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Dairy Farmer


Brett ReinfordTell us about your operation:
I am part of a family farm, owned by my mom and dad. I work in partnership with my two brothers. At the farm, I’m primarily responsible for office duties. As the office manager, I do all the financial work, along with human resources. I also fill in wherever we need help. Our farm has 530 cows and we grow crops on 1,100 acres. We have 900 acres of corn and another 200 of hay. We also double-crop triticale, oats and barley behind the corn and we practice no-till on all of our acreage. Our milk is shipped to Land ‘O Lakes, and right now it’s getting made into Hershey chocolate. We do all of our own milk hauling.


Your farm installed a methane digester.
Do you think more farms will use this technology?
Absolutely. There are over 30 digesters in Pennsylvania. We are a huge proponent for what a digester can do for dairy. It changes the public perception of the farm. We can use our digester to showcase what farmers can do with the technology that is out there to protect the environment. Other farmers are seeing the benefit, and they want to participate in that type of dialogue. They are a benefit to the farm, but they also have community value. Plus, they can save money on a farm. It is another tool that farmers can use.


Do you have any difficulty in finding labor for the farm?
We’ve been really fortunate in that we’ve been able to find good help. We have a really good retention rate. Our longest-serving employee has been here for 17 years; most of our workers have been here six years. We hire every position through employee referrals. It works out really well for us. We have seven Hispanic workers who take care of the milking, the feeding and calf care. We have eight other employees, including four family members, two herdsmen, a milk truck driver and maintenance worker.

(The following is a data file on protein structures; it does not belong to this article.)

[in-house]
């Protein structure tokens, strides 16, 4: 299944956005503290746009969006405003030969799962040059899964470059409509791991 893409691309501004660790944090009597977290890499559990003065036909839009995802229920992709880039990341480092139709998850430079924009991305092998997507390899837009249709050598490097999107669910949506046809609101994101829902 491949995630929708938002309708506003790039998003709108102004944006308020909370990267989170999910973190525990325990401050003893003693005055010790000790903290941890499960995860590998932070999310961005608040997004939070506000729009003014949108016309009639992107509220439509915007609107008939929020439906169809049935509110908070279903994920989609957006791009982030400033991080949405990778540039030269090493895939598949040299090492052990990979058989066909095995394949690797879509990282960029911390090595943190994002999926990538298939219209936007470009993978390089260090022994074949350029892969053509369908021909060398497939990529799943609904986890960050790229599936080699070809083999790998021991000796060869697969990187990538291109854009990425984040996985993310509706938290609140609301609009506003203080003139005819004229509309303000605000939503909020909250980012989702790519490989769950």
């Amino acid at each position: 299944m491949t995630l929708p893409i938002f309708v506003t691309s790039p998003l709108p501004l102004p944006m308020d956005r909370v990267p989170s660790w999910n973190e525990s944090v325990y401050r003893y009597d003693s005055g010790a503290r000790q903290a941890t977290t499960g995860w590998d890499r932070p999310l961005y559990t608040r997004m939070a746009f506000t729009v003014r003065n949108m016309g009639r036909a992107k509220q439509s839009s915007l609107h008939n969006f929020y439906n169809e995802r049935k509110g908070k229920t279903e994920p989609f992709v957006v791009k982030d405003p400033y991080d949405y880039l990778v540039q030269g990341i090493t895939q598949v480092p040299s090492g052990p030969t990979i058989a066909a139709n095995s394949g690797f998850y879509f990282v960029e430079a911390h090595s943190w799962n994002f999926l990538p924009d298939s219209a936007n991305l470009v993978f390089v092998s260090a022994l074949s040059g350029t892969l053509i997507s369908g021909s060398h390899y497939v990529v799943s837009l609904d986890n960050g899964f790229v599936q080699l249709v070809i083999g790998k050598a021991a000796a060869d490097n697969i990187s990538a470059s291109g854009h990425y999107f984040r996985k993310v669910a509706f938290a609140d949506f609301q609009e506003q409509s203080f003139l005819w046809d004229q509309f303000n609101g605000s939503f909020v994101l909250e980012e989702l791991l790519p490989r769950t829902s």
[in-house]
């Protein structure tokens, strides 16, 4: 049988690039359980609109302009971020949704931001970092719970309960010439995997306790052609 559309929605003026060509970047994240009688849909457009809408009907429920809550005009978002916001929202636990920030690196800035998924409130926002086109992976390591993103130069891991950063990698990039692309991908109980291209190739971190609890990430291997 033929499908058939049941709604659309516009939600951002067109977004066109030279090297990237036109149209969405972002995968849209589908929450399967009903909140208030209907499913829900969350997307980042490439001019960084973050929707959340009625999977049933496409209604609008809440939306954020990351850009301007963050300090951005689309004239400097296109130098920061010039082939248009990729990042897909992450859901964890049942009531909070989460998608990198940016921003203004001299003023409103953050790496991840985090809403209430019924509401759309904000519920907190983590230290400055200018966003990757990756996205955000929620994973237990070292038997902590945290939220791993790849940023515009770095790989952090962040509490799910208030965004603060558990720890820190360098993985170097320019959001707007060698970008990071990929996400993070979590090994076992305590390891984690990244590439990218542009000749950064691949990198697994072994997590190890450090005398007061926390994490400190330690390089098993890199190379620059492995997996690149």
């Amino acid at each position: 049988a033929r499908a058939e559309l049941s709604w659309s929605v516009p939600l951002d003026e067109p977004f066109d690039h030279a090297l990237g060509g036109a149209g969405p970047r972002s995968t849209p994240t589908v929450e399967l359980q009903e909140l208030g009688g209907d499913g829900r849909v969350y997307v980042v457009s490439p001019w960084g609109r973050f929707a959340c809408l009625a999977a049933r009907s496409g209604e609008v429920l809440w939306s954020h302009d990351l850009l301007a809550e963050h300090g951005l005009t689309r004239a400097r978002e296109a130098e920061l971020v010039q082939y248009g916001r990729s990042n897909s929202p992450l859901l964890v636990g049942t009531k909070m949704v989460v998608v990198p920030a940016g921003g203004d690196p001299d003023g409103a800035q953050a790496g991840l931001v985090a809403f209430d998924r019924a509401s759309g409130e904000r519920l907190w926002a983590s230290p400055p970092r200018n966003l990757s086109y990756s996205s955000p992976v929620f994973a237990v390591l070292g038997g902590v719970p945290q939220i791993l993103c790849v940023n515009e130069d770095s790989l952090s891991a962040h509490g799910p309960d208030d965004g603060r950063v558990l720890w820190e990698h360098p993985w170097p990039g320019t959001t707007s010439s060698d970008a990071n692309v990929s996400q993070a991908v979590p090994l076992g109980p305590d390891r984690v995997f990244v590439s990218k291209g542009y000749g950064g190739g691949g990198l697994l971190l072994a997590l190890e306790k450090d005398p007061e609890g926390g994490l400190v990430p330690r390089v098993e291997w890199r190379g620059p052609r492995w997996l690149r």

Do you see the need for changes in the federal immigration laws?
The whole immigration system is huge for agriculture. We need an immigration system that is easy to access, easy to use and provides a viable workforce for farmers. We support getting reforms passed for immigration because we know it is essential for agriculture.


You serve as a Vice President for Juniata County Farm Bureau.
What made you want to get involved in the county board?
The biggest reason was seeing what Farm Bureau is able to accomplish in the political realm. That has been very valuable for our farm, and I wanted to get involved as a way to give back. I wanted to be knowledgeable of the issues and be part of the organization and help push on the issues. I think the political lobbying that Farm Bureau provides is tremendous. It’s important for farmers to not just sit back, but to be involved in the formation of policies and laws. It’s been great to see what Farm Bureau can accomplish.


Are you optimistic for the future of agriculture?
This past year was a good year so it’s hard not to be optimistic. I know things might be challenging in dairy for the year ahead. But overall, I think there’s been a public shift in the perception of the industry. I think people are starting to realize how important farmers are. There's a lot more interest from my generation to get back into farming, whether it’s a little garden or a hobby farm. I think people are looking at agriculture differently. You are seeing just a slight change now. I’m very optimistic. It’s also encouraging, working with some of my peers, to see there are really good folks being trained and raised up. With those folks taking over a family farm, we will be set up well for the long-term future. I’m intrigued in the interest that my generation has in the agriculture industry. People are getting more engaged.


Lastly, why are you a member?
I’m amazed at what we can accomplish. It is worth the very cheap $75 a year to have a voice at the state and national level. I care about farming in general. Farm Bureau represents the industry very well.